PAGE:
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Spatial arrangement, density, and competition between barnyardgrass and tomato: I. Crop growth and yield

  • Robert F. Norris, Clyde L. Elmore (a1), Marcel Rejmánek (a2) and William C. Akey (a3)

Abstract

Field studies were conducted to determine how the spatial arrangement of weed populations influences interspecific competition. We studied the influence of regular, random, and clumped distributions of barnyardgrass on growth and yield of direct-seeded tomato planted at different densities. Increasing aggregation increased intraspecific competition in barnyardgrass. At the same time, interspecific competition experienced by tomato from barnyardgrass decreased. Differences in the amount of shading of the tomato canopy by barnyardgrass contributed to yield loss differences for the various spatial arrangements. Clumped barnyardgrass caused significantly less average shading than barnyardgrass in regular or random arrangements. At a typical planting density of 10 tomato plants m−1 of row, yield losses ranged from 10 to 35% (1993) or 8 to 50% (1994) when competing with a clumped arrangement of barnyardgrass. At the same tomato density, yields were reduced from 20 to 50% (1993) or 11 to 75% (1994) for the regular and random arrangements for the same barnyardgrass densities. Predicted single-season economic threshold densities for barnyardgrass at a typical tomato planting density of 10 plants m−1 would be one barnyardgrass plant per 25, 19, or 15 m of crop row, respectively, for regular, random, and clumped spatial distributions.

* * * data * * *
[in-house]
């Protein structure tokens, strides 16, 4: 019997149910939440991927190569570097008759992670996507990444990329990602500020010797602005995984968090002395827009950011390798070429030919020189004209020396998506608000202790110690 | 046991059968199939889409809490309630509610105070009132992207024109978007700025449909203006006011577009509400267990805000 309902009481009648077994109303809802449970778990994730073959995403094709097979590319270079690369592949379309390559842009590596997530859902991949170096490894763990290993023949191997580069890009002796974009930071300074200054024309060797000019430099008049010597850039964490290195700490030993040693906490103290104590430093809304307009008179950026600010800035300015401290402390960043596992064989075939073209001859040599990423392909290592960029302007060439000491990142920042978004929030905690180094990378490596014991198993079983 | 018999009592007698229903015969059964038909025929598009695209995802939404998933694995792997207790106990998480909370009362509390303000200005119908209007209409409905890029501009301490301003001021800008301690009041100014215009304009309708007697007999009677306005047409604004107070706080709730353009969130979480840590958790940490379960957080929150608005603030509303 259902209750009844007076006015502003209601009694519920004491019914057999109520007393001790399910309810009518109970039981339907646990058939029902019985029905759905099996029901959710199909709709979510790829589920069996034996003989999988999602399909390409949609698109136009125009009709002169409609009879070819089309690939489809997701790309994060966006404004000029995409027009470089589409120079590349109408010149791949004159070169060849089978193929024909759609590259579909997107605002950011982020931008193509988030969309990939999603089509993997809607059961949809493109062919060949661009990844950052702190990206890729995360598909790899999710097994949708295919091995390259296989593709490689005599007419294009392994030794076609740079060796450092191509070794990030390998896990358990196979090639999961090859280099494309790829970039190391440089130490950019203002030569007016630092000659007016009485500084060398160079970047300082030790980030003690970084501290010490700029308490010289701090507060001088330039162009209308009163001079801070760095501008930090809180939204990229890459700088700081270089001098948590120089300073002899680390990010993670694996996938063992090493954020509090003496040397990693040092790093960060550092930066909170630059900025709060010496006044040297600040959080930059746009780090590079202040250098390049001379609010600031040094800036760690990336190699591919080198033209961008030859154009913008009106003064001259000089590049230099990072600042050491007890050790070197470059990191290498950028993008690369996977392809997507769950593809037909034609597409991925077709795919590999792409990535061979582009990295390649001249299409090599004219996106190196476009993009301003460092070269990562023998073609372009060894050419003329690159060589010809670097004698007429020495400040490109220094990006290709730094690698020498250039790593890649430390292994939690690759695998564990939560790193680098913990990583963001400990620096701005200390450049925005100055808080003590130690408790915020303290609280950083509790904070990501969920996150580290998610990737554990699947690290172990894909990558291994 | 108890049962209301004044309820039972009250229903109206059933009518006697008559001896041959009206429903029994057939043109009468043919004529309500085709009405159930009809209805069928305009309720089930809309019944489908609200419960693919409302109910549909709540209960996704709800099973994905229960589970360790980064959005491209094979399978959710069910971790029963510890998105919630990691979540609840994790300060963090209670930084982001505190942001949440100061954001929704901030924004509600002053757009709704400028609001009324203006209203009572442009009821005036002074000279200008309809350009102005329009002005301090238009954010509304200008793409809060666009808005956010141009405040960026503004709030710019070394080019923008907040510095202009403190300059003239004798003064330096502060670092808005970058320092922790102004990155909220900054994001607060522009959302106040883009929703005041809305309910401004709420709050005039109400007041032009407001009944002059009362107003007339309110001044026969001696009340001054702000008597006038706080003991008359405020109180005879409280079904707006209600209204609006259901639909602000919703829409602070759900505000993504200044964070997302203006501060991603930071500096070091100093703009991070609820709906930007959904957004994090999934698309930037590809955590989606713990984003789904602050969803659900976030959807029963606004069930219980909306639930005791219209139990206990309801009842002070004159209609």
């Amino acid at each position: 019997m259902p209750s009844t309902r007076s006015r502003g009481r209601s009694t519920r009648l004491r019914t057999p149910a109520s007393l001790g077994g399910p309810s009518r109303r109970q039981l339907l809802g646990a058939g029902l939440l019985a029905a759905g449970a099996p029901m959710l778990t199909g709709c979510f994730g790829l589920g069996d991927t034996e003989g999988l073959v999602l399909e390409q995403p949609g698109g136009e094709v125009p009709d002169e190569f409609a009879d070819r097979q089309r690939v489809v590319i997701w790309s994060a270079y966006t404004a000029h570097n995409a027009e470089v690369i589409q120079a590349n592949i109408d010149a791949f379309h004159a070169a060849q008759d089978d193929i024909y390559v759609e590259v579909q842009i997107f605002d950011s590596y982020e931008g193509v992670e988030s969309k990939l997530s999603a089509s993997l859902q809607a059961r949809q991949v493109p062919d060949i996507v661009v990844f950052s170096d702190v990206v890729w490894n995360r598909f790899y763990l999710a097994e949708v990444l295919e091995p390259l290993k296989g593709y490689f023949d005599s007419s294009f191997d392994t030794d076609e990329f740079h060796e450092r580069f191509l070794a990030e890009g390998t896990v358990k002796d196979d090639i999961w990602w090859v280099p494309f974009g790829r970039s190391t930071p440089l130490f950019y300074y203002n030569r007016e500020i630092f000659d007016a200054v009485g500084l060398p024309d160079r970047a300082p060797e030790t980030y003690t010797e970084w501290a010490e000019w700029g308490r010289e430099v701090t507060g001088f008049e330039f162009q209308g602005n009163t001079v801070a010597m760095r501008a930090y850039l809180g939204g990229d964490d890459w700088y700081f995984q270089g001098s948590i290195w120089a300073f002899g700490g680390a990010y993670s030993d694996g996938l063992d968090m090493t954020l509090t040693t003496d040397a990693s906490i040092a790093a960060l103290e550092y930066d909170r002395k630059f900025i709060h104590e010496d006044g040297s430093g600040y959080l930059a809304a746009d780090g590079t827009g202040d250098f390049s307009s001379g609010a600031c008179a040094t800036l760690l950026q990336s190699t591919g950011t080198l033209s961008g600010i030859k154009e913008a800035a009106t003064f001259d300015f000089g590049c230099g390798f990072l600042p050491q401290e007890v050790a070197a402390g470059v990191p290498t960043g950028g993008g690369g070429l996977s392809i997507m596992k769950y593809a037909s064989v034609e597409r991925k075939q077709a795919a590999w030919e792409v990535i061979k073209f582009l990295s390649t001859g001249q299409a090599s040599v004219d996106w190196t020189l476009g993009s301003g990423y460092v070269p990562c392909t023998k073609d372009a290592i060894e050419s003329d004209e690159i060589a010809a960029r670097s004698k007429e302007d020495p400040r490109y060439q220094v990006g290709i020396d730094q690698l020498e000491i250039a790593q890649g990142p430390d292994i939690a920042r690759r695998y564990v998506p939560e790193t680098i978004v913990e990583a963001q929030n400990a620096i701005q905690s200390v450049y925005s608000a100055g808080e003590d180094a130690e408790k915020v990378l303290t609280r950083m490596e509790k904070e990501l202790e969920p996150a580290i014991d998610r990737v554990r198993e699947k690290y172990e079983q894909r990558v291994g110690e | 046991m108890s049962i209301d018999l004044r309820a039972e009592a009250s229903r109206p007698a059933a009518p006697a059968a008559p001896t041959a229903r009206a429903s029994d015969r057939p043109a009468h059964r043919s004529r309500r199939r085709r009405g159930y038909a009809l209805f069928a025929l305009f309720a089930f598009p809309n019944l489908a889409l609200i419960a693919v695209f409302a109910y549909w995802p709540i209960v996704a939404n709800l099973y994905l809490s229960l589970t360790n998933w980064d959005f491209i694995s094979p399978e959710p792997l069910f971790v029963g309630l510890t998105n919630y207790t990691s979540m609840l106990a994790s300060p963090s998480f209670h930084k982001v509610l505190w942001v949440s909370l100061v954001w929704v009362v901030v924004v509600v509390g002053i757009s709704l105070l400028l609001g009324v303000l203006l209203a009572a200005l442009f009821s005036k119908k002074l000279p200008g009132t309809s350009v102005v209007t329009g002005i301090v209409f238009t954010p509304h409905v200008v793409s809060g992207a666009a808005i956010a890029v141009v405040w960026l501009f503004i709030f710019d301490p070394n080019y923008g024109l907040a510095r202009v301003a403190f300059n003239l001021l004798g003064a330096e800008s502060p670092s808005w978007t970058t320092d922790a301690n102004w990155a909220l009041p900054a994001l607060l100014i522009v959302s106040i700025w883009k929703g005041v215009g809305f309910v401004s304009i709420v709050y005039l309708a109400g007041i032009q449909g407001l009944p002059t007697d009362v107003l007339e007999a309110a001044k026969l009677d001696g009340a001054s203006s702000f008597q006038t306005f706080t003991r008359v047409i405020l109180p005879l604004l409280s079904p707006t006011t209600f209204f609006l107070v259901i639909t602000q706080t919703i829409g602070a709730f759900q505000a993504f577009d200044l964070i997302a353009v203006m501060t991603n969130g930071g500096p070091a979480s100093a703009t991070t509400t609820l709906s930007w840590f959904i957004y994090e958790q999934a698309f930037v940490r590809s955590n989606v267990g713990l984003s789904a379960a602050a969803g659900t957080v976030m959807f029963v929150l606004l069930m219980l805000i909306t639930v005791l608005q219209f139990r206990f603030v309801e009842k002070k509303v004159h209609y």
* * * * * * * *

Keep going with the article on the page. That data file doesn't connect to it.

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Corresponding author

Corresponding author. Weed Science Program, Department of Vegetable Crops, University of California, Davis, CA 95616; rfnorris@ucdavis.edu

References

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